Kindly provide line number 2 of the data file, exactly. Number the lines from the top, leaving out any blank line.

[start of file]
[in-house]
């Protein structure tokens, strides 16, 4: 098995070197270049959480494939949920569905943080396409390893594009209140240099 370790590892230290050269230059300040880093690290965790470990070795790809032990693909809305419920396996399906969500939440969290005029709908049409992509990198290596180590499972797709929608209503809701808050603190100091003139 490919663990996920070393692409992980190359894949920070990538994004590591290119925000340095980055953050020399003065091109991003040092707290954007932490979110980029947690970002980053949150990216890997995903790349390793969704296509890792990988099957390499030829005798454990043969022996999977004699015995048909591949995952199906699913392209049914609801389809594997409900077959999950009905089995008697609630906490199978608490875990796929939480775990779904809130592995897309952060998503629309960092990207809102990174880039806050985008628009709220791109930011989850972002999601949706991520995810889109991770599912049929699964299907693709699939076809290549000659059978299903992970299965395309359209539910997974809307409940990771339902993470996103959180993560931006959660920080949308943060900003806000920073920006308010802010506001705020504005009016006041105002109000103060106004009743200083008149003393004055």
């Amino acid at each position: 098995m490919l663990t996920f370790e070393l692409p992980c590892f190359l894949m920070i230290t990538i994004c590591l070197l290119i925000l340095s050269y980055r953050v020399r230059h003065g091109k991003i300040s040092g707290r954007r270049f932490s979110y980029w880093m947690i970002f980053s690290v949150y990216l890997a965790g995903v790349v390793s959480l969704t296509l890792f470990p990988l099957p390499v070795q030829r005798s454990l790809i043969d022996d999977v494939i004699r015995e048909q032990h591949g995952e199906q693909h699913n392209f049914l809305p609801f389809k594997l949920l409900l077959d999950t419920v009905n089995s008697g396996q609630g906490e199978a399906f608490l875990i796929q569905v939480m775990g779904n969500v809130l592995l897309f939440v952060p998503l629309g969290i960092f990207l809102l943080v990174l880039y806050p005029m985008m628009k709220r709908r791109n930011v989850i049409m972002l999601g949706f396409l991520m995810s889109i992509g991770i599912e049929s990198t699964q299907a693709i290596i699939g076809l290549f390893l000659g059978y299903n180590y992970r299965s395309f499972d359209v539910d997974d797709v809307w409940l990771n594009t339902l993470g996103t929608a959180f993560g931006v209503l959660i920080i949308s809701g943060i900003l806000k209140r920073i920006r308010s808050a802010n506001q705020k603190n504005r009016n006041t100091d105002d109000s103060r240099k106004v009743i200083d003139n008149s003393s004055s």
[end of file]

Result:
């Protein structure tokens, strides 16, 4: 098995070197270049959480494939949920569905943080396409390893594009209140240099 370790590892230290050269230059300040880093690290965790470990070795790809032990693909809305419920396996399906969500939440969290005029709908049409992509990198290596180590499972797709929608209503809701808050603190100091003139 490919663990996920070393692409992980190359894949920070990538994004590591290119925000340095980055953050020399003065091109991003040092707290954007932490979110980029947690970002980053949150990216890997995903790349390793969704296509890792990988099957390499030829005798454990043969022996999977004699015995048909591949995952199906699913392209049914609801389809594997409900077959999950009905089995008697609630906490199978608490875990796929939480775990779904809130592995897309952060998503629309960092990207809102990174880039806050985008628009709220791109930011989850972002999601949706991520995810889109991770599912049929699964299907693709699939076809290549000659059978299903992970299965395309359209539910997974809307409940990771339902993470996103959180993560931006959660920080949308943060900003806000920073920006308010802010506001705020504005009016006041105002109000103060106004009743200083008149003393004055």